The Horror (of Having Rented It, or Bought a Ticket)

Email Print
FacebookTwitterShare

For every brilliant horror film, there is an equal and opposite
film, a mistake, an error, an aberration, an abomination. Here follows
my short list of horror cinema’s most incalculably misconceived
efforts. I do not include any of the usual attacks on Ed Wood because
his delightfully campy inflections transcend the limits of his technique.
Nor do I include films that are merely unconvincing because of their
special effects as were many monster movies of an earlier time.
These films bring a third O to BOO!

“The
Horror of Party Beach” (1964)

Recoil
in laughter from Del Tenney’s vision of the apocalypse in which
sea monsters, zoned-out on radioactive waste, devour the surfers
and their girlfriends.

“Astro-Zombies”
(1969)

I
cannot remember the director’s name. And it is just as well; for
this humorless narrative drones endlessly on about a CIA plot to
employ a zombie created by some Space Agency. There is an unhappy
marriage, a gun-wielding girl in a bikini (not altogether disappointing),
and some spies who remind me of Ping, Pang, and Pong from “Turandot.”

“The
Stepford Wives” (1975)

I
know we’re all supposed to love Bryan Forbes’s feminist parable
of oppressed women living as brainless clones with evil men. But
even William Goldman’s screenplay based on Ira Levin’s novel cannot
save this film from the horror of its own political expediency.
All the men associated with this film imagined it would help them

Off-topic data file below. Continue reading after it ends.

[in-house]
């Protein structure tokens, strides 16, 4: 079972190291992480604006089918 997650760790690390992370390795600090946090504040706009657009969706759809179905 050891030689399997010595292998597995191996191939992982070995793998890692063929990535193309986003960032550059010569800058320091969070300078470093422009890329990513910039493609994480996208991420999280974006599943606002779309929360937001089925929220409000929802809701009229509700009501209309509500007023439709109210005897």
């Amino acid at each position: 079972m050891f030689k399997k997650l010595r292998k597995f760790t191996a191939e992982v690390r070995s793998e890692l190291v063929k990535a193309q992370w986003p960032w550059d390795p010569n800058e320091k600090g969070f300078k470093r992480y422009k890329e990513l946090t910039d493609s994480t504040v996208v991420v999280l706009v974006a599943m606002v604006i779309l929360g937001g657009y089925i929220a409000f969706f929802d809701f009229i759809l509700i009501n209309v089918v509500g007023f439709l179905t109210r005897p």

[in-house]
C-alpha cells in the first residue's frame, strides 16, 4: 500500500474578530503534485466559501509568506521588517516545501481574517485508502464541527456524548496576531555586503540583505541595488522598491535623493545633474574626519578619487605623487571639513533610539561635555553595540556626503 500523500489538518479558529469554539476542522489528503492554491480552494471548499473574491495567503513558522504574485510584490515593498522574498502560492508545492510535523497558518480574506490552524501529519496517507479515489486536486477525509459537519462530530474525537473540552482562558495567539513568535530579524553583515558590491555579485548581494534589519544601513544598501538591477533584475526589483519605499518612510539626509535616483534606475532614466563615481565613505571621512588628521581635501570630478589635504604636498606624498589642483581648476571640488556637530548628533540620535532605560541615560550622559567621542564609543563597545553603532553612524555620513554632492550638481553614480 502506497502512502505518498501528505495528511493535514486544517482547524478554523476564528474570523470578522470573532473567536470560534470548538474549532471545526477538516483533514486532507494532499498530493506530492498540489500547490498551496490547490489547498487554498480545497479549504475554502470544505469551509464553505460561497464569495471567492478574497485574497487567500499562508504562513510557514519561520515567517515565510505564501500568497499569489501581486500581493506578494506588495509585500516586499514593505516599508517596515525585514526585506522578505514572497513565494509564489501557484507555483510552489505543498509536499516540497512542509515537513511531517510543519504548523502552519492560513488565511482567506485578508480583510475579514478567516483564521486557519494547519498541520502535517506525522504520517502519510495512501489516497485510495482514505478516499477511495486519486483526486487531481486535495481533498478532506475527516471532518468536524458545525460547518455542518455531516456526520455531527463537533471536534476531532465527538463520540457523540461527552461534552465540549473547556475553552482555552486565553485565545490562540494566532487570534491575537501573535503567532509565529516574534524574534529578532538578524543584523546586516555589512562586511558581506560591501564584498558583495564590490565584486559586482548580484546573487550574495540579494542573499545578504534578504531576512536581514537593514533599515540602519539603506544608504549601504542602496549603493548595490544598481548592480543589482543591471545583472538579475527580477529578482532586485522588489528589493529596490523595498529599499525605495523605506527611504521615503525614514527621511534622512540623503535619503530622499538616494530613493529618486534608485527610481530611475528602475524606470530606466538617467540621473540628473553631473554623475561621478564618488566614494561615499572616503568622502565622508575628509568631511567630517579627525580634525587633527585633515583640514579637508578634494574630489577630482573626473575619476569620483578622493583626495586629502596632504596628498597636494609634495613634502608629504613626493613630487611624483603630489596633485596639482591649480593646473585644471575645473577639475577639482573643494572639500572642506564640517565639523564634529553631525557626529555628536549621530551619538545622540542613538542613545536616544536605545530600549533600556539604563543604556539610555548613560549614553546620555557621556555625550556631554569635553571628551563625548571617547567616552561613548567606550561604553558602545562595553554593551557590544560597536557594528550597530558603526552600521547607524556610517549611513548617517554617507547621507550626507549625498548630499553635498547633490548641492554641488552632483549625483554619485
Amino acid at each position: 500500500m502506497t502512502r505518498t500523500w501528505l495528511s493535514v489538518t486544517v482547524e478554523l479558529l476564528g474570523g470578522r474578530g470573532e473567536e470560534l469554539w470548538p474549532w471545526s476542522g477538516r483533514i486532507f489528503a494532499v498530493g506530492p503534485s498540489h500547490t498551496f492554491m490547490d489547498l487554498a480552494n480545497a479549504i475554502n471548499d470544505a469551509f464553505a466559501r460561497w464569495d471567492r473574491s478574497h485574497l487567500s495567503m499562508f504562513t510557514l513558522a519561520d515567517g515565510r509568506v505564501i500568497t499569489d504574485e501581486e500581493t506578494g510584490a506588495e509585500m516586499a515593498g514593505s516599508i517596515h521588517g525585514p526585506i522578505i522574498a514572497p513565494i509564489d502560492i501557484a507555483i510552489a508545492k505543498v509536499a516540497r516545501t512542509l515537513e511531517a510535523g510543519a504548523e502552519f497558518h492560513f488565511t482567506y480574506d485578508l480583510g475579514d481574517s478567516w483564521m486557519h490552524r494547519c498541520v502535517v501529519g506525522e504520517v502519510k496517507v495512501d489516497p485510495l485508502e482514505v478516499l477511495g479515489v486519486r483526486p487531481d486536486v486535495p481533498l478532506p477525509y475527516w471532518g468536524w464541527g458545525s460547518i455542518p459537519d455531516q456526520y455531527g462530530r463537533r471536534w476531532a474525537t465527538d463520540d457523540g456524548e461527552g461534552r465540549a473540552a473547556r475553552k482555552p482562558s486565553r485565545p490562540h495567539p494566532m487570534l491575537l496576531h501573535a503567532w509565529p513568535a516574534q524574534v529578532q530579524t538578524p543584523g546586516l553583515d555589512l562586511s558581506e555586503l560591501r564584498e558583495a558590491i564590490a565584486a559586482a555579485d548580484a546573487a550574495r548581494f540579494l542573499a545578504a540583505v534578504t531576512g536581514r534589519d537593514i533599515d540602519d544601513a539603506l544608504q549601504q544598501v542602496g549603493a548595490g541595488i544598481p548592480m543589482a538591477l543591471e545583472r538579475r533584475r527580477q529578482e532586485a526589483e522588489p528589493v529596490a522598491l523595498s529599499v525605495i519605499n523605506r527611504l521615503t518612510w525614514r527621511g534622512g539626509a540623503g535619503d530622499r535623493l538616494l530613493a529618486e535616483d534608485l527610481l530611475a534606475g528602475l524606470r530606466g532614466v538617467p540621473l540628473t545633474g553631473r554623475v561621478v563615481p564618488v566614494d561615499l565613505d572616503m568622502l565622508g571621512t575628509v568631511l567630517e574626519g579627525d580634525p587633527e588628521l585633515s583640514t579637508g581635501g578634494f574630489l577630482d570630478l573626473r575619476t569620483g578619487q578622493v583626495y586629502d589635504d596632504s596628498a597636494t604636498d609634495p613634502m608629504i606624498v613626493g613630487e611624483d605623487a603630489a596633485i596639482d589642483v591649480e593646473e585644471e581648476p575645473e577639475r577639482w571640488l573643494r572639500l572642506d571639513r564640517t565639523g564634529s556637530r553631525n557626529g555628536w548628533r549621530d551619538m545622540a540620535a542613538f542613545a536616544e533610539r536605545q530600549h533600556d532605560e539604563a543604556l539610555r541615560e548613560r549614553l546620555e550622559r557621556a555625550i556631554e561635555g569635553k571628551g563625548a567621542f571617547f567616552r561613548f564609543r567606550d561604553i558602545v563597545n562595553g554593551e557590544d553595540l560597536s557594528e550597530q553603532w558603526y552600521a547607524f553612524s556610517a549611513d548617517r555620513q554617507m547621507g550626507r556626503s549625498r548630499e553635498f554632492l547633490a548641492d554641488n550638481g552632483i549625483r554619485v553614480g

seduce their “liberated” girlfriends. Oh, my apologies. I thought
everyone knew this classic male strategy.

“Ilsa,
She Wolf of the SS” (1974)

Director
Don Edmonds should do the catering for Abraham Foxman’s birthday
parties. I was forced by my coterie of LA leftists to watch this
ridiculous portrait of Nazi savagery. A voice-over portentously
reminds us that the film is based on the actual Ilsa Koch of Buchenwald.
Sex and violence and more violence and yet more cannot retrieve
from failure this laughable propaganda styled a horror film in which
the horror is “real.” Nazis? Enough already. Give us a break. If
I am told one more time how horrible the Germans were, I will send
an army of Astro-Zombies into the nearest Museum of Tolerance.

“The
Exorcist II: The Heretic” (1978)

Again,
the director’s name escapes me. I only wish I could expunge from
my memory this dreadful betrayal of the original. The plot goes
something like this: Richard Burton flies on a giant locust from
Georgetown to North Africa where James Earl Jones spits a globule
of red evil at him. Linda Blair makes an appearance. Some doctors
recommend therapy. Where are the Nazis when you need them?

But
here is the moment I’ve been waiting for:

“Blair
Witch 2: The Book of Shadows” (2000 and closing soon)

Considering
how fundamentally the first film changed American horror cinema,
one might reasonably expect a clever and sensitive sequel. But this
film is a disaster in every respect. Its attempt to be inclusive
by replacing the first film’s realistic homogeneity with several
“types” of characters fails as certainly as its conventional plot
structure, its unimaginative photography, its plodding exposition,
its annoying soundtrack (with a cover of the MASH theme by Marilyn
Manson), its imprecise evocation of details from the first film,
and its almost complete dereliction from the plot summaries listed
for months on its own website. That this film was made at all is
the only thing frightening about it. The market is already punishing
the film-makers for this heinous assault on the intellects of loyal
fans. I hope the BW2 cast and crew have a Happy Halloween because
they are going to be forgotten by Christmas.

November
2, 2000

Scott
Wilkerson is curator of the Ward Library at the Mises
Institute
.

Email Print
FacebookTwitterShare